I have lately seen a book which your office ought to possess if it has it not already, entitled ‘Memoire sur la Louisiane par M. le Comte de Vergennes 8vo Paris chez Lepetit jeune 1802.’ it contains more in detail the proofs of the extent of Louisiana as far as the Rio Grande than I have ever before seen, and it’s author gives it authenticity. it has been executed with great industry and research into the French records.   this reminds me of a MS. which Govr Claiborne found in a private family in Louisiana, being a journal kept (I forget by whom but) by a confidential officer of the government proving exactly by what connivance between the agents of the Compagnie d’Occident & the Spaniards these last smuggled settlements into Louisiana as far as Assinaïs, Adaïs Etc for the purpose of covering the contraband trade of the company. Claiborne being afraid to trust the original by mail without keeping a copy, sent it on. it arrived safe & was deposited in the office of state. he then sent me the copy. on the destruction of the office at Washington by the British, apprehending the original might be involved in that destruction I sent the copy to Colo Monroe, then Secretary of state, with a request to return it if the original was safe, & to keep it if not. I have heard no more of it; but will now request of you to have search made for the original, & if safe to return me the copy. I propose to deposit it with the Historical commee of the Philosophical society at Philadelphia for safe keeping. I have no use nor wish for such a thing myself, but think it will be safer in two deposits than one. my recommendation to Colo Monroe was to have it printed. I have barely left myself room to express my satisfaction at your call to the important office you hold, & to tender you the assurance of my great esteem & respect.

Th: Jefferson

RC (MHi: Adams Papers); endorsed by Adams as received 10 Nov. 1817. PoC (DLC); at foot of first page: “The honble John Q. Adams.”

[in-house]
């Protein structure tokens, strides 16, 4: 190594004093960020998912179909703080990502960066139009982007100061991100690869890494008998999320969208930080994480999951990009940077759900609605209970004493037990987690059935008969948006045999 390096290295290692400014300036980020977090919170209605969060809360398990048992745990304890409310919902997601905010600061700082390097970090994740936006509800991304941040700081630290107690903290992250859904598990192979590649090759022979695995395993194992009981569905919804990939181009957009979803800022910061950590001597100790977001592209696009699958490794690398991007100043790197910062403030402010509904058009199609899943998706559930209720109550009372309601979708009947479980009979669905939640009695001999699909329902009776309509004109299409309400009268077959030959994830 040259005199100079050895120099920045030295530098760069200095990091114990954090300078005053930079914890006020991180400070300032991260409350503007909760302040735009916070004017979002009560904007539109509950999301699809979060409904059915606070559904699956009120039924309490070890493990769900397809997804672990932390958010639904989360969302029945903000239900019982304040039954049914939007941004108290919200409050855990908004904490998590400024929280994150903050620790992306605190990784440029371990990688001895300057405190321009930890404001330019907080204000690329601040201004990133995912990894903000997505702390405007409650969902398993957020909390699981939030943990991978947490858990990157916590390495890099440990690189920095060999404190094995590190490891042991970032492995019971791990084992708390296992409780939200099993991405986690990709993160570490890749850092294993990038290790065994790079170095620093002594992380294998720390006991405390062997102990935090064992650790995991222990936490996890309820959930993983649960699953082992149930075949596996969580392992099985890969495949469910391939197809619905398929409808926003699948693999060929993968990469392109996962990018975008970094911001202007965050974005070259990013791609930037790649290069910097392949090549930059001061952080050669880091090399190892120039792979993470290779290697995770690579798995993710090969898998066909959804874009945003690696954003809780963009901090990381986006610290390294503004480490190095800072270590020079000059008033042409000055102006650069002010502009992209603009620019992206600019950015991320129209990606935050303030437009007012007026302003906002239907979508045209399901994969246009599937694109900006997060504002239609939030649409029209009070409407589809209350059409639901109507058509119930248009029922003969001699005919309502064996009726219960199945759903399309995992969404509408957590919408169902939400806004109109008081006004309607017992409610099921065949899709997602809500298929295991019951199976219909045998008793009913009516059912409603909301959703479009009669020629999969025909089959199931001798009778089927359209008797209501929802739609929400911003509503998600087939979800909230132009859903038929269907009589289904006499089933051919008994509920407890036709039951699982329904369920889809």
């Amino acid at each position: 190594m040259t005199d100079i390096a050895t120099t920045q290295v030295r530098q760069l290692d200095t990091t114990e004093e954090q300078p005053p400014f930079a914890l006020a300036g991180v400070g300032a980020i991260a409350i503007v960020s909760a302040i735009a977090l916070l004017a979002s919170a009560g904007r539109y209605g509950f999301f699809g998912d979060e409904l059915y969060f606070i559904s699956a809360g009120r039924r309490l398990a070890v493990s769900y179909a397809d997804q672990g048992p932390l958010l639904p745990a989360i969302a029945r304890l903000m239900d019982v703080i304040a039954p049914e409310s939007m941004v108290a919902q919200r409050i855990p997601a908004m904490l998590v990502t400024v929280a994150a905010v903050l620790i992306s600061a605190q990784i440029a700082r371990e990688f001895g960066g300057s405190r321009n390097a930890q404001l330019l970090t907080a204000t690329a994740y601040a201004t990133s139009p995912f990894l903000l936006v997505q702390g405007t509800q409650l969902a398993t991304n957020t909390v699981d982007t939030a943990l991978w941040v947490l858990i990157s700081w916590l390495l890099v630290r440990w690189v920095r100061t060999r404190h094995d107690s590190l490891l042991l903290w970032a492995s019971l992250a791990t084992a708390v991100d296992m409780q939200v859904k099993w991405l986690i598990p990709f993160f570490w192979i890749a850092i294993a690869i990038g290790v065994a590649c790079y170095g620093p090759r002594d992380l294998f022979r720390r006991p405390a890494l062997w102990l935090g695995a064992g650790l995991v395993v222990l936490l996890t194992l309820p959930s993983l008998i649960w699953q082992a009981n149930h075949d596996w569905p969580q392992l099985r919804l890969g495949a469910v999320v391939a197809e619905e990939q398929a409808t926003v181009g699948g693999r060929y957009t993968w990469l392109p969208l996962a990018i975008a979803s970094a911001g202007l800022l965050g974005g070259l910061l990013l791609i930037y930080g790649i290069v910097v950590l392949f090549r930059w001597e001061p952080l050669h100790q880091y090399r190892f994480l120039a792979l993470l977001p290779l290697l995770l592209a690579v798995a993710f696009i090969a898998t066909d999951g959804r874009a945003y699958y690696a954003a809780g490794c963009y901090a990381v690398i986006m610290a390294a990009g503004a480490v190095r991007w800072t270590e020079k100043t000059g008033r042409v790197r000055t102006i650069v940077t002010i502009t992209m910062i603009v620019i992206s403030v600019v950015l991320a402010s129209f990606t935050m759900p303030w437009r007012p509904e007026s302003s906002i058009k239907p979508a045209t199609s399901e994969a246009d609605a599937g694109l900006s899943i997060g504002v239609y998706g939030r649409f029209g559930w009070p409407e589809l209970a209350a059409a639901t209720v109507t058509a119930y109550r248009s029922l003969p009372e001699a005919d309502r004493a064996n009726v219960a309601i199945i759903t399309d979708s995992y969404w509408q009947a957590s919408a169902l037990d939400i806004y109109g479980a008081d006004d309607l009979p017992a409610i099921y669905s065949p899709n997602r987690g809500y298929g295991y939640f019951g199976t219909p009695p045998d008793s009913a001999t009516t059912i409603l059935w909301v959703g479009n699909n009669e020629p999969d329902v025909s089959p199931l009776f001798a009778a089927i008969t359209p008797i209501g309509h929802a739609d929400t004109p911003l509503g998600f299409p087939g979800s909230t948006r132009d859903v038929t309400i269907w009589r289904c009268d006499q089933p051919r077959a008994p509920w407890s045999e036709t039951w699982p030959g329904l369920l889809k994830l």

Adams’s previous letter was dated 11 Oct. 1817, not the 4th. In the Bible, Jesus tells the parable of a rich man who ignored the beggar Lazarus until both had died, at which point he asked from hell that Lazarus be sent from heaven to “dip the tip of his finger in water, and cool my tongue” (Luke 16.24). Plutarch compared the ruling styles of solon and lycurgus, noting that Solon conformed “his laws to the situation, rather than the situation to his laws” (Plutarch, Solon, book 22, in Plutarch’s Lives, with an English Translation, trans. Bernadotte Perrin, Loeb Classical Library [1914–26; undated reprint], 1:464–5).

In TJ’s catalogue of books sold to Congress in 1815, chap. 24., on politics, contained number 400, extracts from the encyclopedie methodique (Paris, 1784; Sowerby, description begins E. Millicent Sowerby, comp., Catalogue of the Library of Thomas Jefferson, 1952–59, 5 vols. description ends no. 3579; for this work as a whole, published 1782–1815, see Sowerby, description begins E. Millicent Sowerby, comp., Catalogue of the Library of Thomas Jefferson, 1952–59, 5 vols. description ends no. 4889), and number 399, Jean Pierre Louis beyerlé, Essai Preliminaire, ou observations historiques, politiques, théoriques et critiques. Sur les Monnoies, pour servir de Supplément a la premiere partie du tome V. de l’Encyclopédie Méthodique (Paris, 1789; Sowerby, description begins E. Millicent Sowerby, comp., Catalogue of the Library of Thomas Jefferson, 1952–59, 5 vols. description ends no. 3580). Articles on weights and measures dated may 1812 and aug. 1813 in the Emporium of Arts & Sciences (Poor, Jefferson’s Library description begins Nathaniel P. Poor, Catalogue. President Jefferson’s Library, 1829 description ends , 14 [no. 920]), 1 (1812): 3–22, and new ser., 1 (1813): 316–8, consisted respectively of a lengthy discussion of English, French, and German standards and a review of Thomas Young, A Course of Lectures on Natural Philosophy and the Mechanical Arts, 2 vols. (London, 1807). Number 10 in chap. 20. of TJ’s catalogue, on “Law Merchant,” was Malachy Postlethwayt, The Universal Dictionary of Trade and Commerce, 2 vols. (3d ed., London, 1766; Sowerby, description begins E. Millicent Sowerby, comp., Catalogue of the Library of Thomas Jefferson, 1952–59, 5 vols. description ends no. 2102), the second volume of which outlined English laws related to weights and measures but did not include the 1758 or 1759 reports made in the House of Commons.

For the manuscript journal of Benard de La Harpe on Louisiana, see note to TJ to James Monroe, 9 Apr. 1816. historical commee: the Historical and Literary Committee of the American Philosophical Society.

1Word interlined.

2This note by TJ was added separately in left margin to RC and PoC, with PoC ending “than at present <one>.”

3Manuscript: “sincrely.”

Authorial notes

[The following note(s) appeared in the margins or otherwise outside the text flow in the original source, and have been moved here for purposes of the digital edition.]

* *if, conforming to this desire of other nations, we adopt the Second pendulum, 310 of that for our foot will be the same as 15 or 210 of the Second rod, because that rod is to the pendulum as 3 to 2. this would make our foot 14 I. less than the present one.2